115th Annual Conference - Honolulu, Hawaii
Friday, November 10 - Sunday, November 12, 2017

Roman General in a Greek World: Scipio's Treaty with the Polis of Herakleia

Carly Maris, University of California, Riverside

When Scipio Asiaticus defeated King Antiochus in the 180's BCE, he presented his conquest as complete domination over Asian territories--however, analysis of the language of one Greek inscription in Asia Minor tells a different story--one of allegiance and liberation rather than military domination.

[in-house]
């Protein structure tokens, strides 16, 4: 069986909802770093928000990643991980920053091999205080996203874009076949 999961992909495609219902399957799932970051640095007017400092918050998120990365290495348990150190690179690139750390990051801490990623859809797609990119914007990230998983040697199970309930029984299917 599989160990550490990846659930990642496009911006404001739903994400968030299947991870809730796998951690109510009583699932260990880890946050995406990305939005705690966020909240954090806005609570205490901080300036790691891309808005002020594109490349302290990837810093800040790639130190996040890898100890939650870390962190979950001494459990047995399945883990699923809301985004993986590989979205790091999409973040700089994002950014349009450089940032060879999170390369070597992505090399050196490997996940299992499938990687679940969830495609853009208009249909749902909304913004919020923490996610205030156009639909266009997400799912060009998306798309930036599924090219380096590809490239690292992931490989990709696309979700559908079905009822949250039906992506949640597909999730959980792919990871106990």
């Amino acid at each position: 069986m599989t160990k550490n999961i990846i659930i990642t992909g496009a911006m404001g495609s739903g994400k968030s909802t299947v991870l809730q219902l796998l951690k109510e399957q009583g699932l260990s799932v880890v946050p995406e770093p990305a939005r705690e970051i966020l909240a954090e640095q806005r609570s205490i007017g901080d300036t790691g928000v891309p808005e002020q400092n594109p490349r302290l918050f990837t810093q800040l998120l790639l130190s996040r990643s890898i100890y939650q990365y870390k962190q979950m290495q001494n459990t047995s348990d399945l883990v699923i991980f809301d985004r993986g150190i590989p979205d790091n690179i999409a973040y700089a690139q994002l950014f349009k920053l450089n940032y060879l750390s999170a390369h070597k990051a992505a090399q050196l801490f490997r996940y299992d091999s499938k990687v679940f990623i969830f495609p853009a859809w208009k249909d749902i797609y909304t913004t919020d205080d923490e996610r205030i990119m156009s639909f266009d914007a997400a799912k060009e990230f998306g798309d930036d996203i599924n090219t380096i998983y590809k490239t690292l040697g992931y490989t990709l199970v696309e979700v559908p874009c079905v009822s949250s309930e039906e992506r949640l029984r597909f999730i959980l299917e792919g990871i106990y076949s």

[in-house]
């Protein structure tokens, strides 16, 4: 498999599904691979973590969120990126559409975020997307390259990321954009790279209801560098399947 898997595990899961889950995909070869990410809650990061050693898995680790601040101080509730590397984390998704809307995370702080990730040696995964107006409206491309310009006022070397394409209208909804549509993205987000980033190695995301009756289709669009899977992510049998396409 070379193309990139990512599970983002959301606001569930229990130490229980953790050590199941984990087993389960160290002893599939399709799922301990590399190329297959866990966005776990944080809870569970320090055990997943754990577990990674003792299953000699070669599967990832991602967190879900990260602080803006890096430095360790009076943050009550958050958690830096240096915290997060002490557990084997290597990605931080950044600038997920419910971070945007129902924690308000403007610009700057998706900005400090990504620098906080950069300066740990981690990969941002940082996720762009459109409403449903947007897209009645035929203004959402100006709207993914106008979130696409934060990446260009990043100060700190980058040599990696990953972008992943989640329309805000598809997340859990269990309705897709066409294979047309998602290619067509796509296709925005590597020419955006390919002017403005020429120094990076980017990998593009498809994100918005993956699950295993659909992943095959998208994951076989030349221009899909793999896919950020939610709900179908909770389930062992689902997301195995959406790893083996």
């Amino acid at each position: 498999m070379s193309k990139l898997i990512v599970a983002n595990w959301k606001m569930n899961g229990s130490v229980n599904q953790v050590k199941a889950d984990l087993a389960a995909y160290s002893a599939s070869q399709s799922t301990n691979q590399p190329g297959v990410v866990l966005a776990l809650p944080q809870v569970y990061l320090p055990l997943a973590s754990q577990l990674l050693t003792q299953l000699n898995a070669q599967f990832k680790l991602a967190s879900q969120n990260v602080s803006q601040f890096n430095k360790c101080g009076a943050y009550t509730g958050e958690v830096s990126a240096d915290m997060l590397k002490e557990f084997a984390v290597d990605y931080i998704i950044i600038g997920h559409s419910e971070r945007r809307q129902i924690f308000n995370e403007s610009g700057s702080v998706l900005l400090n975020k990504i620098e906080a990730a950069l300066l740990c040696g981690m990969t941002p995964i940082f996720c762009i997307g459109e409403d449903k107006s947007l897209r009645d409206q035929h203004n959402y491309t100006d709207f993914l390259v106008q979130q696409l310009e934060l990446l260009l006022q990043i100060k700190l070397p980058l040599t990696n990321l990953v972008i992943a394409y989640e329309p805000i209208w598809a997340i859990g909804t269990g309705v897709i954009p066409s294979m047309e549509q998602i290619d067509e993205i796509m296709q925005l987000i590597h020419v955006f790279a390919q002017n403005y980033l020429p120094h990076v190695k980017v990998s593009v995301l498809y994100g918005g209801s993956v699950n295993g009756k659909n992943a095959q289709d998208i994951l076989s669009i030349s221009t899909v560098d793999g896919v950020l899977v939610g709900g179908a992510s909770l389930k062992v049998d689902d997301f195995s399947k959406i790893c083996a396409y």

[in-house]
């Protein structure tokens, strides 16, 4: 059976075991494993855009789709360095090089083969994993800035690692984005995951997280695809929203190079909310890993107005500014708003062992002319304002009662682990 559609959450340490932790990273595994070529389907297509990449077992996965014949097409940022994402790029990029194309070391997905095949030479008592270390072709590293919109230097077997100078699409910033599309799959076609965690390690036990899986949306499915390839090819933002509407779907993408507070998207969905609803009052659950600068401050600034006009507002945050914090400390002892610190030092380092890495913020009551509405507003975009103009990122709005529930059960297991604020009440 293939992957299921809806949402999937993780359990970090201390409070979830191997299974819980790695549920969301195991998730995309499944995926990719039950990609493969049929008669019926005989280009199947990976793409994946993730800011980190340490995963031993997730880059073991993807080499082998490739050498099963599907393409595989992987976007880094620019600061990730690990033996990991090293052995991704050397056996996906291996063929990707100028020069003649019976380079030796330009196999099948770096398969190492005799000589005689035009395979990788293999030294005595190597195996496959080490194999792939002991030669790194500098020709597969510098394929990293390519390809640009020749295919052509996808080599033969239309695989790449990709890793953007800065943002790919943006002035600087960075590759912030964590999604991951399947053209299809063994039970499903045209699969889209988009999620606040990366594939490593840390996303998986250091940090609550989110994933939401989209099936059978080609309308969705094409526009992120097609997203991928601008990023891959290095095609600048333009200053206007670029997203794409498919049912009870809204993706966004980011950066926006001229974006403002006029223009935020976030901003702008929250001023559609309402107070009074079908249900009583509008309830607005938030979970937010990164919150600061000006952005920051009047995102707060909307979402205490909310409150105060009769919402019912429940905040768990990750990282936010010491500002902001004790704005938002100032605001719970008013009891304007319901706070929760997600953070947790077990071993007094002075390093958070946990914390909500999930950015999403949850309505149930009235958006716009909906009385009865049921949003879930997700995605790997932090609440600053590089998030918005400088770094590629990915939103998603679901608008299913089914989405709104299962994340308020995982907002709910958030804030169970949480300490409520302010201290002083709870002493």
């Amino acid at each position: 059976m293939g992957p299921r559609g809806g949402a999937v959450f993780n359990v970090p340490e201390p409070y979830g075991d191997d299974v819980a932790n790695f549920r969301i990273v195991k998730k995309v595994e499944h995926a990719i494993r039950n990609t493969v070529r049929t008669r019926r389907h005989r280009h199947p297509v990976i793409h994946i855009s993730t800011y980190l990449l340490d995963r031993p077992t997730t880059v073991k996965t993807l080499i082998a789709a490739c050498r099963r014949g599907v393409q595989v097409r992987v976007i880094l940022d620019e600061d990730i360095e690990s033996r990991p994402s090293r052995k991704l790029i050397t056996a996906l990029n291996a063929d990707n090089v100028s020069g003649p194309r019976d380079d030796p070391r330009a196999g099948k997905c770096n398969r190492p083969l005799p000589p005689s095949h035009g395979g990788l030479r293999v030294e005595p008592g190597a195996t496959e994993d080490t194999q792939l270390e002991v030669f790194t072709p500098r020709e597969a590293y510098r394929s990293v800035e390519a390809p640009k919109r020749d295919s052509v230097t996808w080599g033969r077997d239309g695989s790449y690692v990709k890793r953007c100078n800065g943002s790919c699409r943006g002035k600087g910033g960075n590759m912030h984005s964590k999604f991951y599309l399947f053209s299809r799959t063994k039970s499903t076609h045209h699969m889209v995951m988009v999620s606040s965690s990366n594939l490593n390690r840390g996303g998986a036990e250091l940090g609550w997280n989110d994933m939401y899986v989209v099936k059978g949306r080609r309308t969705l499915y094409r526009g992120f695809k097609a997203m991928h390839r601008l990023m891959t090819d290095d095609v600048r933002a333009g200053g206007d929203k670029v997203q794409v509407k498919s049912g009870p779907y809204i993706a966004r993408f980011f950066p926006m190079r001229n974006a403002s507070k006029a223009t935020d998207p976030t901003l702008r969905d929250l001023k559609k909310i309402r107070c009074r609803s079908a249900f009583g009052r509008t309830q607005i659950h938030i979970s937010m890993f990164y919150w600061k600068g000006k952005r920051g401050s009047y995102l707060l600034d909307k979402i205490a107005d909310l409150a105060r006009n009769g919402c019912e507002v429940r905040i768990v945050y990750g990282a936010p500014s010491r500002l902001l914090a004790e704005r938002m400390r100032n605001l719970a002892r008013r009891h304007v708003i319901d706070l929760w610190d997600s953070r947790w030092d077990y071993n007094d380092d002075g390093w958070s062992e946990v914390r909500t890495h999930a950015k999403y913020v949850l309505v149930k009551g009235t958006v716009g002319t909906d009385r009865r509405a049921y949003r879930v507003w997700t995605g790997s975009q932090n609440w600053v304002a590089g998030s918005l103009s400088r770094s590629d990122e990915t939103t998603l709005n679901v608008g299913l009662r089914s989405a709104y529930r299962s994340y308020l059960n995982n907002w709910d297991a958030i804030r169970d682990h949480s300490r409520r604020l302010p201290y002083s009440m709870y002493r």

After Lucius Conelius Scipio defeated the Seleucid King Antiochus in the 180's BCE (and earning him the name of Asiaticus), the Roman senate awarded the general with a military parade known as the triumph. During this parade, booty from the Eastern Greek world was flaunted before the eyes of Roman audiences, demonstrating a victory--gold, crowns and other riches made the general appear as a glorious conqueror of a wealthy land. However, some scholars have hypothesized that the booty paraded in Scipio Asiaticus’ triumph in the 180’s BCE was given as gifts rather than looted. Scholars base this theory mainly on circumstantial evidence, that is, based on similarities with other instances of gift-giving between Greek poleis. I add to this argument by analyzing the language of a a specific inscription in Asia Minor written by Scipio Asiaticus to the polis of Herakleia (Sherk 35), an inscription that has not yet been used in scholarly discussions of Scipio Asiaticus’ triumph. In looking at the language of the inscription I strengthen the arguments which claim that paraded booty was given as a gift in accordance with Greek Hellenistic traditions of alliance. In the inscription, Scipio thanks the township of Herakleia for its generosity (understood to be coded language for the giving of gifts), and also notes that the inhabitants, now autonomous, are allowed to keep their own possessions. This gift-giving narrative on the inscription thus complicates the narrative of domination that a triumph implies. While the triumph depicts domination over peoples and territories through successful military conquest, and thus justifies the military campaign to Roman audiences, we see that the Eastern presentation of the same campaign tells a different narrative, portraying Roman generals as foreign liberators of a newly autonomous polis, rather than conquerors of a new Roman province. 

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